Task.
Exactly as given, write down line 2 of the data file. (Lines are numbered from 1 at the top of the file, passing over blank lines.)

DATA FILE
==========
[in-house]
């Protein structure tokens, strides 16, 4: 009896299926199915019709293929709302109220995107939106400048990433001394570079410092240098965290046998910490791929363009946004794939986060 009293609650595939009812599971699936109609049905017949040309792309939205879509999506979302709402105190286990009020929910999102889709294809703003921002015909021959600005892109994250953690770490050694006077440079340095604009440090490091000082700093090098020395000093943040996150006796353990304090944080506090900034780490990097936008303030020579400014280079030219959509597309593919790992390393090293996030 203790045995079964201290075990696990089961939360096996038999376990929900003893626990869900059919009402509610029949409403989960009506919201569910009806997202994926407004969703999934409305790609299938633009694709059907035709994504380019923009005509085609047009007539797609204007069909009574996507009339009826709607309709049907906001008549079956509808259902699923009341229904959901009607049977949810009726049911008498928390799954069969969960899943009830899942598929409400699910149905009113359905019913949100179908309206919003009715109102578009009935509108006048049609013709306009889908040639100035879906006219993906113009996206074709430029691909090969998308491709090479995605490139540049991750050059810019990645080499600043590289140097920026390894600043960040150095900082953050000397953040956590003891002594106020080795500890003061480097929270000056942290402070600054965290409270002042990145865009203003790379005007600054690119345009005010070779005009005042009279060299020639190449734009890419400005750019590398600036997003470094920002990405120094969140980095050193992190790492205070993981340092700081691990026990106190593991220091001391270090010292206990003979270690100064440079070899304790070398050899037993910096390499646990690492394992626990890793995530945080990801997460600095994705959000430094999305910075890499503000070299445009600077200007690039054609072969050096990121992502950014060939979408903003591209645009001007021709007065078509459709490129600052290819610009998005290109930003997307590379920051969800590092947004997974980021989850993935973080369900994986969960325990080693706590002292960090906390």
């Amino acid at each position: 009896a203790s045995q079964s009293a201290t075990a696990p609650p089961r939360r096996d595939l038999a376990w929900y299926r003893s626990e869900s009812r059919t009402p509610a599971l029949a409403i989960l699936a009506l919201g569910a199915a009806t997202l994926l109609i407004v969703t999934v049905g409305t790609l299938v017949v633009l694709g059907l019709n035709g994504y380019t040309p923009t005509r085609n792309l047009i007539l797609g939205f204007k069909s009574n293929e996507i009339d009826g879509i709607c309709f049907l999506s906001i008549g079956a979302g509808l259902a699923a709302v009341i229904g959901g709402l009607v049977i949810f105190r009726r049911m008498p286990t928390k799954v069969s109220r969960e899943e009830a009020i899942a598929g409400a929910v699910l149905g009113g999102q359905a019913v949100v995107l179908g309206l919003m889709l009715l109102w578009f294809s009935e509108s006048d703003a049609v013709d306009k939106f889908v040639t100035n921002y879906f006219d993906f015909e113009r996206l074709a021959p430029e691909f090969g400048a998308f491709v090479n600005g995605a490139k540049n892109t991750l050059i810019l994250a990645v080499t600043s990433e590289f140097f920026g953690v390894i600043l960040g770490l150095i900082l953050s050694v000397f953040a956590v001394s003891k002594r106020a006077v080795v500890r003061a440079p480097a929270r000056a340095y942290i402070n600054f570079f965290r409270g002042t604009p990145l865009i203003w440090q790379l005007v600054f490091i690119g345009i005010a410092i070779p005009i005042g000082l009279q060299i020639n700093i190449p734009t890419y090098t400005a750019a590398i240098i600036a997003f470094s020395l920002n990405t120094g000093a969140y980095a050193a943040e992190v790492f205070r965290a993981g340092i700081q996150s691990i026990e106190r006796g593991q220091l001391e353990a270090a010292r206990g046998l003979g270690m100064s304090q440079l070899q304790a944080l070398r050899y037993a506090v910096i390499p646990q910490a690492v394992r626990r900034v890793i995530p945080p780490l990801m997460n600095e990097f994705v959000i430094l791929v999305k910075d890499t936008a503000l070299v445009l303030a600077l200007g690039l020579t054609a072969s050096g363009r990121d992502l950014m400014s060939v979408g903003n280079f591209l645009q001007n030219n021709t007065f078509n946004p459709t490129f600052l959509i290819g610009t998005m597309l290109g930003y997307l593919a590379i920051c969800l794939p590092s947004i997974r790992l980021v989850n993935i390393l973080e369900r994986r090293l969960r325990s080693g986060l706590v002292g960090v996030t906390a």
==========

């Protein structure tokens, strides 16, 4: 009896299926199915019709293929709302109220995107939106400048990433001394570079410092240098965290046998910490791929363009946004794939986060 009293609650595939009812599971699936109609049905017949040309792309939205879509999506979302709402105190286990009020929910999102889709294809703003921002015909021959600005892109994250953690770490050694006077440079340095604009440090490091000082700093090098020395000093943040996150006796353990304090944080506090900034780490990097936008303030020579400014280079030219959509597309593919790992390393090293996030 203790045995079964201290075990696990089961939360096996038999376990929900003893626990869900059919009402509610029949409403989960009506919201569910009806997202994926407004969703999934409305790609299938633009694709059907035709994504380019923009005509085609047009007539797609204007069909009574996507009339009826709607309709049907906001008549079956509808259902699923009341229904959901009607049977949810009726049911008498928390799954069969969960899943009830899942598929409400699910149905009113359905019913949100179908309206919003009715109102578009009935509108006048049609013709306009889908040639100035879906006219993906113009996206074709430029691909090969998308491709090479995605490139540049991750050059810019990645080499600043590289140097920026390894600043960040150095900082953050000397953040956590003891002594106020080795500890003061480097929270000056942290402070600054965290409270002042990145865009203003790379005007600054690119345009005010070779005009005042009279060299020639190449734009890419400005750019590398600036997003470094920002990405120094969140980095050193992190790492205070993981340092700081691990026990106190593991220091001391270090010292206990003979270690100064440079070899304790070398050899037993910096390499646990690492394992626990890793995530945080990801997460600095994705959000430094999305910075890499503000070299445009600077200007690039054609072969050096990121992502950014060939979408903003591209645009001007021709007065078509459709490129600052290819610009998005290109930003997307590379920051969800590092947004997974980021989850993935973080369900994986969960325990080693706590002292960090906390």